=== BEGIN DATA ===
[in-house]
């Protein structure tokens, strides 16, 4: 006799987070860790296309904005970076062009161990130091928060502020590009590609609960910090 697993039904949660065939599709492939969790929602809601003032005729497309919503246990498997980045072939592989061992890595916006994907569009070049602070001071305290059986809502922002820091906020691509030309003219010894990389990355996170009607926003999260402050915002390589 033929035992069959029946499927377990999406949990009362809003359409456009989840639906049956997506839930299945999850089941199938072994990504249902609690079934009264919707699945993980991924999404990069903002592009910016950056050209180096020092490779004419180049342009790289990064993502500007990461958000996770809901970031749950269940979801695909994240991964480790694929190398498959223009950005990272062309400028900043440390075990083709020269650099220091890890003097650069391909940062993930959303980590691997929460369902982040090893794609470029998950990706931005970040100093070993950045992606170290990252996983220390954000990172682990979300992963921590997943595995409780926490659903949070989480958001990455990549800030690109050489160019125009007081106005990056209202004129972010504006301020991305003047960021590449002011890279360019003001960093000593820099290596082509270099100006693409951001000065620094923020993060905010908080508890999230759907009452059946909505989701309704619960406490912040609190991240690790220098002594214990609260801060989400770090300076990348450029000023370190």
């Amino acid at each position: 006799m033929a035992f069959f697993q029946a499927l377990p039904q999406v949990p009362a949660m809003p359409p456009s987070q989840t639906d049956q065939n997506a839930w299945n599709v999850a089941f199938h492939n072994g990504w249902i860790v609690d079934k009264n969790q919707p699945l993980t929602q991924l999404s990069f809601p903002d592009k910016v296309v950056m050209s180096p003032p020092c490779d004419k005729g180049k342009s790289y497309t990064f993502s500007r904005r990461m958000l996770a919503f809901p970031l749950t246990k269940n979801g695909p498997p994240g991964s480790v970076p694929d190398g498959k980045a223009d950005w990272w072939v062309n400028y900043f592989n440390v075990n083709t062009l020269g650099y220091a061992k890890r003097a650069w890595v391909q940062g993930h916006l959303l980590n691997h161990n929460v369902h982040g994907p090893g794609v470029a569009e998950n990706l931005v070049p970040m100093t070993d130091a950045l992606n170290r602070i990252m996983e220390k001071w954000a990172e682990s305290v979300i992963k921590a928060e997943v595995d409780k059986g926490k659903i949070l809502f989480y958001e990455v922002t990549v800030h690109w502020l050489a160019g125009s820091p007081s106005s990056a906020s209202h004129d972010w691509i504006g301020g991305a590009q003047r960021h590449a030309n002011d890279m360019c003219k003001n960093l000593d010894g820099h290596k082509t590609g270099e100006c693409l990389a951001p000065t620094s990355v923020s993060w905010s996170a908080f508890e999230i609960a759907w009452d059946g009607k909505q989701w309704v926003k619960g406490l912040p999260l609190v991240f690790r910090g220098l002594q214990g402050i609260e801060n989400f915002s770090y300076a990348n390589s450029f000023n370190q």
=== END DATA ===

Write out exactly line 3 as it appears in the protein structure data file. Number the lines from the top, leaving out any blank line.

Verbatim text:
């Amino acid at each position: 006799m033929a035992f069959f697993q029946a499927l377990p039904q999406v949990p009362a949660m809003p359409p456009s987070q989840t639906d049956q065939n997506a839930w299945n599709v999850a089941f199938h492939n072994g990504w249902i860790v609690d079934k009264n969790q919707p699945l993980t929602q991924l999404s990069f809601p903002d592009k910016v296309v950056m050209s180096p003032p020092c490779d004419k005729g180049k342009s790289y497309t990064f993502s500007r904005r990461m958000l996770a919503f809901p970031l749950t246990k269940n979801g695909p498997p994240g991964s480790v970076p694929d190398g498959k980045a223009d950005w990272w072939v062309n400028y900043f592989n440390v075990n083709t062009l020269g650099y220091a061992k890890r003097a650069w890595v391909q940062g993930h916006l959303l980590n691997h161990n929460v369902h982040g994907p090893g794609v470029a569009e998950n990706l931005v070049p970040m100093t070993d130091a950045l992606n170290r602070i990252m996983e220390k001071w954000a990172e682990s305290v979300i992963k921590a928060e997943v595995d409780k059986g926490k659903i949070l809502f989480y958001e990455v922002t990549v800030h690109w502020l050489a160019g125009s820091p007081s106005s990056a906020s209202h004129d972010w691509i504006g301020g991305a590009q003047r960021h590449a030309n002011d890279m360019c003219k003001n960093l000593d010894g820099h290596k082509t590609g270099e100006c693409l990389a951001p000065t620094s990355v923020s993060w905010s996170a908080f508890e999230i609960a759907w009452d059946g009607k909505q989701w309704v926003k619960g406490l912040p999260l609190v991240f690790r910090g220098l002594q214990g402050i609260e801060n989400f915002s770090y300076a990348n390589s450029f000023n370190q």